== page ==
Train travellers rightly feel superior to their airline counterparts.

Whereas airline passengers are being allocated less and less space as the years go by, those travelling by train continue to have old-fashioned standards of comfort at their disposal.

But for how much longer? I ask, because with its new generation of high-speed trains Spain’s Renfe will densify seating.

According to the International Rail Journal (IRJ), Renfe will be densifying seating in both business (first) and tourist (standard) class on a new fleet of Talgo Avril trainsets.

These are high-speed trains intended for long-distance international routes and yet they will be offering seating which many suspect is little better than London’s outer-suburban commuter trains.

IRJ reports that each Avril trainset will accommodate 521 passengers with 80 per cent of the seating in tourist class configured five-across 3-2 and 20 per cent in business class disposed four across 2-2.

Note that the image above is taken from Talgo’s website on a page promoting the Avril, and is not from Renfe.

As Mark Smith, The Man in Seat Sixty One, tweeted: “High-speed trains with 2+3 seating in 2nd class only 2+2 in 1st? These could be trains for savvy passengers to avoid.”

Today’s configurations on Europe’s long distance high-speed trains are three across 1-2 in first and four across 2-2 in standard.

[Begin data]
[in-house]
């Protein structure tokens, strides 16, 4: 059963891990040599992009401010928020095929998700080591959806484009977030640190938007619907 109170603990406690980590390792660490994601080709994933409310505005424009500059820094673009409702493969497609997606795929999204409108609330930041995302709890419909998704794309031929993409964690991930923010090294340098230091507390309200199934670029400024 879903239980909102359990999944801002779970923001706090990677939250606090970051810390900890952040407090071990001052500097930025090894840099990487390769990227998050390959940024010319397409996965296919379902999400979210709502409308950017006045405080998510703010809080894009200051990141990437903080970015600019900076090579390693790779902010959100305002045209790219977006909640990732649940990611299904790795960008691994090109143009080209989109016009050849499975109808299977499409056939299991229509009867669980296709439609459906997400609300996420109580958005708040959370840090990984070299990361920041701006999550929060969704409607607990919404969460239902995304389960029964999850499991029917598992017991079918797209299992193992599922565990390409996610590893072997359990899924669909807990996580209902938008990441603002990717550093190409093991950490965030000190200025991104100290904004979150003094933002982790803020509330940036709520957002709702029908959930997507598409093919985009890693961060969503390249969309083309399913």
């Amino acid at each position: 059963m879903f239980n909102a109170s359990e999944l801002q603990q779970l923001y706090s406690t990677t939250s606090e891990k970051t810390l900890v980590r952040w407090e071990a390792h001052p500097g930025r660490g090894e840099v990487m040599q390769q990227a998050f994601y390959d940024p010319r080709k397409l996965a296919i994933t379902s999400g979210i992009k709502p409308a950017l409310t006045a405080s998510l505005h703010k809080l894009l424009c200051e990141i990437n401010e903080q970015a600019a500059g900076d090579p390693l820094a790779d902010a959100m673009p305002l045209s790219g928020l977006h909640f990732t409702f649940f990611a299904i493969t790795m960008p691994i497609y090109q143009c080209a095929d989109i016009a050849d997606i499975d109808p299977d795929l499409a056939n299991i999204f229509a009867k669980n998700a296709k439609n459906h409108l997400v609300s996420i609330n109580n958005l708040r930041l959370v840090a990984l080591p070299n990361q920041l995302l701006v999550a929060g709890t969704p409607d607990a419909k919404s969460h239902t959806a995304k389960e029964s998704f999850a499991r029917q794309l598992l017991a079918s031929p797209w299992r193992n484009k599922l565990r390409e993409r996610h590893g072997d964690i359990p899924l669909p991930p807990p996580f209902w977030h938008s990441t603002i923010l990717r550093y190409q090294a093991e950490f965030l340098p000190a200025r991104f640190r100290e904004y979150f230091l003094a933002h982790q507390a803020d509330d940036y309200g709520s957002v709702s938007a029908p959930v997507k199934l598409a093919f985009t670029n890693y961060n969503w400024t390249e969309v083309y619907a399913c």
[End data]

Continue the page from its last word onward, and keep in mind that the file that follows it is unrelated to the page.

But for how long will this comfy situation last? In years to come will other train firms be tempted to follow the lead set by Renfe? And Renfe itself may also decide to install the tighter seating in the other types of high-speed trainsets it operates.

After all, as Europe’s railways become more commercially minded they will begin to realise, as have the airlines, that adding more seating equates to higher revenues.

These Avril trainsets are being constructed by Spanish manufacturer Talgo and are intended for use on international high-speed routes.

Renfe has ordered 15 trainsets with an option on a further 15.

However UK rail travellers can rest easy. It is unlikely similar train configurations will ever be seen in the UK.

Why? Because the UK’s rail loading guage is more restrictive so (long-distance) UK train bodyshells are less wide. One only has to travel on one of Virgin Trains’ Pendolinos or East Midlands’ Meridiens to see what I mean.